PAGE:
This is a common stereotype and unfounded.  My reading of Mormon doctrine -- I wouldn't speak for the church in an official way -- is that we have a very healthy attitude about intimate relationships, that such are healthy and normal and god-given, but that they are for the bounds of marriage between a man and a woman and should be treated with care and respect and sacredness.  So, Mormons abhor pornography and all gratuitous titillation -- not out of fear or some sense of control, but out of respect for the appropriate place for intimate relationships and out of respect for ourselves and others.  We would not objectify another person.

We take it so seriously that we believe adultery is just beneath murder in the realm of sin, but that doesn't mean we are repressed somehow -- we just put these powerful feelings in what we deem their proper place.

What is ironic is that Mormons have from the early days of the church been seen as dangerous for the way we deal with intimate relationships.  What has changed is the way such danger is portrayed and understood.  In the 19th century and into the 20th portrayals, Mormons were the most dangerous of predators, sending out missionaries who grabbed women for their harems -- something like that.  This is what popular fiction of that era portrayed Mormons as.  But today, the danger, portrayed in such plays as Angels in America and in media representations is that Mormons are the opposite -- too repressed and repressive.  (This article is a perfect case study of this kind of stereotype.) As a Mormon, therefore, you can't win.

It is a reminder that stereotypes say as much about those using them as about those whom the stereotype is supposedly about.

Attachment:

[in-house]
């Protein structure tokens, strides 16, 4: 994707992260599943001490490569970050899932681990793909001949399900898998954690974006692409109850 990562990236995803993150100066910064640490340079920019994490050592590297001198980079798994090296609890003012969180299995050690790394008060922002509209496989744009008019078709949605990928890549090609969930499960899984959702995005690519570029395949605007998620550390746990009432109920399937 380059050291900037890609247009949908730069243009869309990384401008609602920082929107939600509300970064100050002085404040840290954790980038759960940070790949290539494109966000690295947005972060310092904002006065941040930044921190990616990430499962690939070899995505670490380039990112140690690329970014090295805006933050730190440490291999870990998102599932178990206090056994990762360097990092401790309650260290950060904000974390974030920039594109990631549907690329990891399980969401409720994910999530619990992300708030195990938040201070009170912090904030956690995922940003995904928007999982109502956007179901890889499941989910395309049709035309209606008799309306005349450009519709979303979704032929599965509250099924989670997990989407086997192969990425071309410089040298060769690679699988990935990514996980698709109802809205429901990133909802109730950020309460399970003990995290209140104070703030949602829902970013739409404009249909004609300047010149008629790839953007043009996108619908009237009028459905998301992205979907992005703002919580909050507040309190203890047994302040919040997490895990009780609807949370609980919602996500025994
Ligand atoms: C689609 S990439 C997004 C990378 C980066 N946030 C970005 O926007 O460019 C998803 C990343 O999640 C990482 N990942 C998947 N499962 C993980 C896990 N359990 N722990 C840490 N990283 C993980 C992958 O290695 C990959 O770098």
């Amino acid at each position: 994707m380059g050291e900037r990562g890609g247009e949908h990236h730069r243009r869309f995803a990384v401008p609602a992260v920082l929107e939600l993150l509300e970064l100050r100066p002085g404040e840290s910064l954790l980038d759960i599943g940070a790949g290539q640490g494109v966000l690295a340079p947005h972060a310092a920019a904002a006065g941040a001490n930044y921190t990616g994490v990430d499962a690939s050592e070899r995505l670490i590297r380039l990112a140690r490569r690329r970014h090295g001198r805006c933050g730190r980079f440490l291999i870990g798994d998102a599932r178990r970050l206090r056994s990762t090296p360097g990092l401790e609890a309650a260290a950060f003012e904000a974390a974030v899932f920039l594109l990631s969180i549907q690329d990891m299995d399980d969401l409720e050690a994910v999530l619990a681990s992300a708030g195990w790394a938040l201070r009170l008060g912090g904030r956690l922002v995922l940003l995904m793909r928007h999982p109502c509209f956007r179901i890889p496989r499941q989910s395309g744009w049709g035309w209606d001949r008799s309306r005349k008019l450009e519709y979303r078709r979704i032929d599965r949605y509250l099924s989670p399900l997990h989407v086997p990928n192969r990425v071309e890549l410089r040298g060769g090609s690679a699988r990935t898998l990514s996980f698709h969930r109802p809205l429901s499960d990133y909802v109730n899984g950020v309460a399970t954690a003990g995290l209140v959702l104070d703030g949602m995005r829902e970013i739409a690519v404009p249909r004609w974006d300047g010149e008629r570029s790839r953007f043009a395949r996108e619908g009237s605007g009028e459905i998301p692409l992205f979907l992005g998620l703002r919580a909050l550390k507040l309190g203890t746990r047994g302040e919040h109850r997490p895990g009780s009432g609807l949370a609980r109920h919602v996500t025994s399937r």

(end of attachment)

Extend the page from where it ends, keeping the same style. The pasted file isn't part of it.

The L.A. Times can do better.

One odd note, however, it is the first time that I am aware that the heroic Book of Mormon figure -- Captain Moroni -- has been mentioned in the popular press.  Too bad it didn't talk about the dynamics of that powerful story in a modern era of terror, but turned the dramatic, miraculous Book of Mormon into a caricature of repression and militarism.

Monday, April 27, 2009


The New York Times Sunday did some unusual juxtiposition in its framing of Iowa's tolerant history by putting tolerance for gay marriage with tolerance for Mormons (Iowans allowed Mormons to cross from Illinois during the exodus to the West and is rightly remembered with grateful hearts by Mormons, who had been driven from neighboring Missouri) in the same article.

The article seems to be saying, Iowans are tolerant people.  They are with the times.

The article never mentions Mormon opposition to gay marriage, but can create an irony for those who know the church's position.  Those reading the story could choose to see Mormon opposition to gay marriage as intolerant and, potentially, ungrateful.  "You Mormons received tolerance, why can't you give the same courtesy back?" is a potential subtext here.

Once the debate about gay marriage is debated with the idea of tolerance as the core, Latter-day Saints have a harder framing challenge -- protecting families and children and traditions -- when debating it publicly.  Tolerance and civil rights have yet to be proven as the best frame on which to debate the issue -- just the most persuasive from a homosexual marriage point of view.